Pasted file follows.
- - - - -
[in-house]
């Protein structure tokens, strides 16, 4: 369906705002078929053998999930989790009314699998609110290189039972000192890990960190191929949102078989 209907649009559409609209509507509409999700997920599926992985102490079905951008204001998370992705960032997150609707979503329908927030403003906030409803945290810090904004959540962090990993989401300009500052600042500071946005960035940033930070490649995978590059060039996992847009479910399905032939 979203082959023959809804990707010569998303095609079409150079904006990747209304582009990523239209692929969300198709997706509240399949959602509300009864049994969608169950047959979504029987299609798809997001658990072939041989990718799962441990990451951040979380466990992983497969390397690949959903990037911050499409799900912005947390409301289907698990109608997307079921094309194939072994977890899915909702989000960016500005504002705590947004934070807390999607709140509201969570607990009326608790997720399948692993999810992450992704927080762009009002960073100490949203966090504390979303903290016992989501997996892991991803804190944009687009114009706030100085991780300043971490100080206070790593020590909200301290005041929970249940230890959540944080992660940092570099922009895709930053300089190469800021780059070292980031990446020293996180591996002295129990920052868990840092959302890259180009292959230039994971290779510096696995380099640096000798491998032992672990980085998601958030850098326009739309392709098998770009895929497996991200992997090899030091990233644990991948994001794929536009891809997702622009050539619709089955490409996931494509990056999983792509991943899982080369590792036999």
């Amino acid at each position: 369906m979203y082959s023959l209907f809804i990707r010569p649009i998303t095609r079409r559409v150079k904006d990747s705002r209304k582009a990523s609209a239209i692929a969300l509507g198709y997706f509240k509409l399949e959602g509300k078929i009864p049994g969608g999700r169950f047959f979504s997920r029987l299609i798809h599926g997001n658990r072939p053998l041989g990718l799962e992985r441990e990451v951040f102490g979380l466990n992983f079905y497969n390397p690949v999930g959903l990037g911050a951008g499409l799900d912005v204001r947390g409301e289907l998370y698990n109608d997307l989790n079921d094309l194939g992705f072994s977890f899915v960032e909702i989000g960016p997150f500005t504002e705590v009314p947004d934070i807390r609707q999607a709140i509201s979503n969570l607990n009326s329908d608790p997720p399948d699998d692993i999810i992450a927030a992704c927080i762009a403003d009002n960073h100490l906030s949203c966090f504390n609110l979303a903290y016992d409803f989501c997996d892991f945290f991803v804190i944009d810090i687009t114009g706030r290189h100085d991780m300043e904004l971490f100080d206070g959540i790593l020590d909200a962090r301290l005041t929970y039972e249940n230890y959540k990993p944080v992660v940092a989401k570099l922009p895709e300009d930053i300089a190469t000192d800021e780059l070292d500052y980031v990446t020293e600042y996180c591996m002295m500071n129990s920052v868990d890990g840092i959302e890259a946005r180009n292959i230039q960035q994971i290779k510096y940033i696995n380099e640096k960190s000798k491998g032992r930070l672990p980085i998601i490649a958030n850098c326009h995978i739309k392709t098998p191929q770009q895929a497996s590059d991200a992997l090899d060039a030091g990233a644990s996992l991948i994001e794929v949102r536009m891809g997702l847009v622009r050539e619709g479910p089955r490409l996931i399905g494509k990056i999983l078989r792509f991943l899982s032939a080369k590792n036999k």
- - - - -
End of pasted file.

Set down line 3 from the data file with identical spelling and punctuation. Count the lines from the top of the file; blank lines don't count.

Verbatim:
């Amino acid at each position: 369906m979203y082959s023959l209907f809804i990707r010569p649009i998303t095609r079409r559409v150079k904006d990747s705002r209304k582009a990523s609209a239209i692929a969300l509507g198709y997706f509240k509409l399949e959602g509300k078929i009864p049994g969608g999700r169950f047959f979504s997920r029987l299609i798809h599926g997001n658990r072939p053998l041989g990718l799962e992985r441990e990451v951040f102490g979380l466990n992983f079905y497969n390397p690949v999930g959903l990037g911050a951008g499409l799900d912005v204001r947390g409301e289907l998370y698990n109608d997307l989790n079921d094309l194939g992705f072994s977890f899915v960032e909702i989000g960016p997150f500005t504002e705590v009314p947004d934070i807390r609707q999607a709140i509201s979503n969570l607990n009326s329908d608790p997720p399948d699998d692993i999810i992450a927030a992704c927080i762009a403003d009002n960073h100490l906030s949203c966090f504390n609110l979303a903290y016992d409803f989501c997996d892991f945290f991803v804190i944009d810090i687009t114009g706030r290189h100085d991780m300043e904004l971490f100080d206070g959540i790593l020590d909200a962090r301290l005041t929970y039972e249940n230890y959540k990993p944080v992660v940092a989401k570099l922009p895709e300009d930053i300089a190469t000192d800021e780059l070292d500052y980031v990446t020293e600042y996180c591996m002295m500071n129990s920052v868990d890990g840092i959302e890259a946005r180009n292959i230039q960035q994971i290779k510096y940033i696995n380099e640096k960190s000798k491998g032992r930070l672990p980085i998601i490649a958030n850098c326009h995978i739309k392709t098998p191929q770009q895929a497996s590059d991200a992997l090899d060039a030091g990233a644990s996992l991948i994001e794929v949102r536009m891809g997702l847009v622009r050539e619709g479910p089955r490409l996931i399905g494509k990056i999983l078989r792509f991943l899982s032939a080369k590792n036999k």